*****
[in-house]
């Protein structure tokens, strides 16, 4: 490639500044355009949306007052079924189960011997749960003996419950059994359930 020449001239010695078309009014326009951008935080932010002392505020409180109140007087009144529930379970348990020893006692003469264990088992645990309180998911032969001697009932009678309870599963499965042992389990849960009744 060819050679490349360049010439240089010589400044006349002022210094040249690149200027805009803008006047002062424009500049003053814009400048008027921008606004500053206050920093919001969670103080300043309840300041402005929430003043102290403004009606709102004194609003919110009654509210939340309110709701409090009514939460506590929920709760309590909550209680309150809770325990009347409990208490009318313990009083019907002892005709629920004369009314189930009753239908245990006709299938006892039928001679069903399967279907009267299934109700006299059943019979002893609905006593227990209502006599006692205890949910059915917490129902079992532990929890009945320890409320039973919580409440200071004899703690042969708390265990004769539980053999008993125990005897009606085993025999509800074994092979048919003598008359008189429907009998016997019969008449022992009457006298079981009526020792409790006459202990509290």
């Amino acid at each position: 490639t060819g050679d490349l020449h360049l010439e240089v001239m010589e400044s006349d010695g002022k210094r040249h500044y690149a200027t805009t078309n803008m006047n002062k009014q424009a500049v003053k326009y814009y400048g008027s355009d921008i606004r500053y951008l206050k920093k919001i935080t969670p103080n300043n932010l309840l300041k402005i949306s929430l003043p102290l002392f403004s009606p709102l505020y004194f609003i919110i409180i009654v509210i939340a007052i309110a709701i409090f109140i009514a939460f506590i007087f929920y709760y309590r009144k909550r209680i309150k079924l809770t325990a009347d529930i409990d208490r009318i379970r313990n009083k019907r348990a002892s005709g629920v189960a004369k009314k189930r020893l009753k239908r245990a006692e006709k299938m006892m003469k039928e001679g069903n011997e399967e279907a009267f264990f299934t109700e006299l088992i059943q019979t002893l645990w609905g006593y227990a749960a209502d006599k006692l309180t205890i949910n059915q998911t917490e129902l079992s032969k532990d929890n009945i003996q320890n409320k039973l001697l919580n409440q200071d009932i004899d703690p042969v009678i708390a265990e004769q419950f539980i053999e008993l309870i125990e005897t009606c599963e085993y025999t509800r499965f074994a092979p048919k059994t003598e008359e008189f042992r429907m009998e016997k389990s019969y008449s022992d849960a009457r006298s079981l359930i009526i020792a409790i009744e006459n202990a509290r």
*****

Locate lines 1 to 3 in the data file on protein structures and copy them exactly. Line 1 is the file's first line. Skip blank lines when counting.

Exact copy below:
[in-house]
């Protein structure tokens, strides 16, 4: 490639500044355009949306007052079924189960011997749960003996419950059994359930 020449001239010695078309009014326009951008935080932010002392505020409180109140007087009144529930379970348990020893006692003469264990088992645990309180998911032969001697009932009678309870599963499965042992389990849960009744 060819050679490349360049010439240089010589400044006349002022210094040249690149200027805009803008006047002062424009500049003053814009400048008027921008606004500053206050920093919001969670103080300043309840300041402005929430003043102290403004009606709102004194609003919110009654509210939340309110709701409090009514939460506590929920709760309590909550209680309150809770325990009347409990208490009318313990009083019907002892005709629920004369009314189930009753239908245990006709299938006892039928001679069903399967279907009267299934109700006299059943019979002893609905006593227990209502006599006692205890949910059915917490129902079992532990929890009945320890409320039973919580409440200071004899703690042969708390265990004769539980053999008993125990005897009606085993025999509800074994092979048919003598008359008189429907009998016997019969008449022992009457006298079981009526020792409790006459202990509290």
């Amino acid at each position: 490639t060819g050679d490349l020449h360049l010439e240089v001239m010589e400044s006349d010695g002022k210094r040249h500044y690149a200027t805009t078309n803008m006047n002062k009014q424009a500049v003053k326009y814009y400048g008027s355009d921008i606004r500053y951008l206050k920093k919001i935080t969670p103080n300043n932010l309840l300041k402005i949306s929430l003043p102290l002392f403004s009606p709102l505020y004194f609003i919110i409180i009654v509210i939340a007052i309110a709701i409090f109140i009514a939460f506590i007087f929920y709760y309590r009144k909550r209680i309150k079924l809770t325990a009347d529930i409990d208490r009318i379970r313990n009083k019907r348990a002892s005709g629920v189960a004369k009314k189930r020893l009753k239908r245990a006692e006709k299938m006892m003469k039928e001679g069903n011997e399967e279907a009267f264990f299934t109700e006299l088992i059943q019979t002893l645990w609905g006593y227990a749960a209502d006599k006692l309180t205890i949910n059915q998911t917490e129902l079992s032969k532990d929890n009945i003996q320890n409320k039973l001697l919580n409440q200071d009932i004899d703690p042969v009678i708390a265990e004769q419950f539980i053999e008993l309870i125990e005897t009606c599963e085993y025999t509800r499965f074994a092979p048919k059994t003598e008359e008189f042992r429907m009998e016997k389990s019969y008449s022992d849960a009457r006298s079981l359930i009526i020792a409790i009744e006459n202990a509290r």